Is your estate plan in order? Estate planning is ultimately about ensuring that you have the right mechanisms in place to ensure that, in the event of your death, your assets pass in the manner that you intend. The steps in the process involve identifying the assets in play – this could involve savings accounts, shares, collectibles, property, vehicles, superannuation, and more! – and then who owns them. Having done that, the next question is one that only you can answer: how do you want these assets distributed upon your death? An estate plan brings about this outcome.
The subdivision of land is as popular as ever. Where one of the subdivided blocks is then sold off, there may be GST and CGT consequences for the seller. These tax consequences are dependent on a range of factors unique to the particular case at hand.
Meanwhile, the results are in! 2021/22 saw super funds record their worst results since the GFC! Sit tight and have faith, change your super fund, start an SMSF…are just some of your options if your super balance has suffered a decline.
Year-end tax planning – both from a tax and superannuation perspective. This article details various strategies individuals and businesses can employ to optimize their year-end tax position as we head towards 30 June.
An ATO warning on the latest tax scam doing the rounds. The ATO has just recently reported an increase in fake websites offering to provide tax file numbers (TFNs) and Australian Business Numbers.
What the new government has foreshadowed on the tax and super front. This includes support for significant income tax cuts for individuals, a crackdown on multinational tax avoidance, lowering the age eligibility for the super downsizer scheme, and a home buyer subsidy - making it easier to buy your first home.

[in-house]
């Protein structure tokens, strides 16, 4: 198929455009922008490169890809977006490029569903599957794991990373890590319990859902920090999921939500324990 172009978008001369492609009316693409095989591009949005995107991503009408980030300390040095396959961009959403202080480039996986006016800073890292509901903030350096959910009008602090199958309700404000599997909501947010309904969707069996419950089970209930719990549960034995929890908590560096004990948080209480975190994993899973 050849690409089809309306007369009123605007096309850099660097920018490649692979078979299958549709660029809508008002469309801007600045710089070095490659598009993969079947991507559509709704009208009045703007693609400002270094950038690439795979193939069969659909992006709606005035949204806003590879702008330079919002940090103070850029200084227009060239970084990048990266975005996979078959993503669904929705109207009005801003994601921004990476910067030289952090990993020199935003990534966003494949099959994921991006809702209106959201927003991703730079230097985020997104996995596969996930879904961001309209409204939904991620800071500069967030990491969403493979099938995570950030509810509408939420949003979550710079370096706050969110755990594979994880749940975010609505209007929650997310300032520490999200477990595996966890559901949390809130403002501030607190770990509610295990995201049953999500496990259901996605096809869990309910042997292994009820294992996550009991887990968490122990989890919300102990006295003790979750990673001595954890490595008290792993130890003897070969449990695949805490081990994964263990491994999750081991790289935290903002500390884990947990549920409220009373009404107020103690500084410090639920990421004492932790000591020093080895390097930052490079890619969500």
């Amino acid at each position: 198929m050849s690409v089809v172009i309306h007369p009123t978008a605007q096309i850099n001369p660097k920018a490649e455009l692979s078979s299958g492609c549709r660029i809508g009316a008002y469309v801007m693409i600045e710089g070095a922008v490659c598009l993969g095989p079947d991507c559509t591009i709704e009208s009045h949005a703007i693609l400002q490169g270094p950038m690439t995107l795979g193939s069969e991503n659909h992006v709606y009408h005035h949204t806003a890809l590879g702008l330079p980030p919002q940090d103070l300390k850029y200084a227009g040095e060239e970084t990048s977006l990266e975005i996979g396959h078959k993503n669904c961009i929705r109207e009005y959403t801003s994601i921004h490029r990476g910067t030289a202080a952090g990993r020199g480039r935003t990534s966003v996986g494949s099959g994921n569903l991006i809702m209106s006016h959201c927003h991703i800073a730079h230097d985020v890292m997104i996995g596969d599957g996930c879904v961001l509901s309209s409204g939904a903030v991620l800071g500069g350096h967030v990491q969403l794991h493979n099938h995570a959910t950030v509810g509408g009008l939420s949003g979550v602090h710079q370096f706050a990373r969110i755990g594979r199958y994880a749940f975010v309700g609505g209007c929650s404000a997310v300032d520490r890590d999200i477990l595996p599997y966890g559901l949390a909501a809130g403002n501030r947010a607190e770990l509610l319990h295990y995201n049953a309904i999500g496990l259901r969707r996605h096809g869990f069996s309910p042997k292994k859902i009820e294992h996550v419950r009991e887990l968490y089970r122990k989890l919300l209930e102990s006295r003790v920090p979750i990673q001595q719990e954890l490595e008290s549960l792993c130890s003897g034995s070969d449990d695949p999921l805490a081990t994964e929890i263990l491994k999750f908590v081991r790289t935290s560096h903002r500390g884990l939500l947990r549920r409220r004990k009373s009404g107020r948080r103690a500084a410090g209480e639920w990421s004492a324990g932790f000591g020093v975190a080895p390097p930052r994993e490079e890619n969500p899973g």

The four items under the ATO’s microscope as we head into Tax Time 2022. Record-keeping, work-related expenses, rental income and deductions, and capital gains from crypto are all on the ATO radar.
How downsizer super contributions can help older individuals provide for their retirement. Contribute extra money to your superannuation after you sell the family home. Did you know you could invest the proceeds of the sale of your family home to your superannuation, depending on your age and circumstances?
If you are a ride-sharing driver (such as with Uber) or if you are a rider, there is a raft of tax issues to be aware of from both standpoints. From GST, income tax, deductions, and PAYG withholding…we’ve got it all covered.
The STP regime is a government initiative that is designed to reduce an employer’s burden when reporting to Government agencies such as the ATO. STP phase 2 is now here, and employers must start reporting by 1 March 2022.
By consolidating your superannuation, you can potentially save tens of thousands of dollars in fees and charges, thereby boosting your retirement savings. Read about how to do so, and the other benefits of consolidation.
If you’re a small business owner, you’ll know that you’re required to pay your employees (and certain contractors) superannuation guarantee (SG) in addition to their salary or wages. But how do you pay your SG contributions in a simple and effective way? The answer is through a superannuation clearing house (SCH).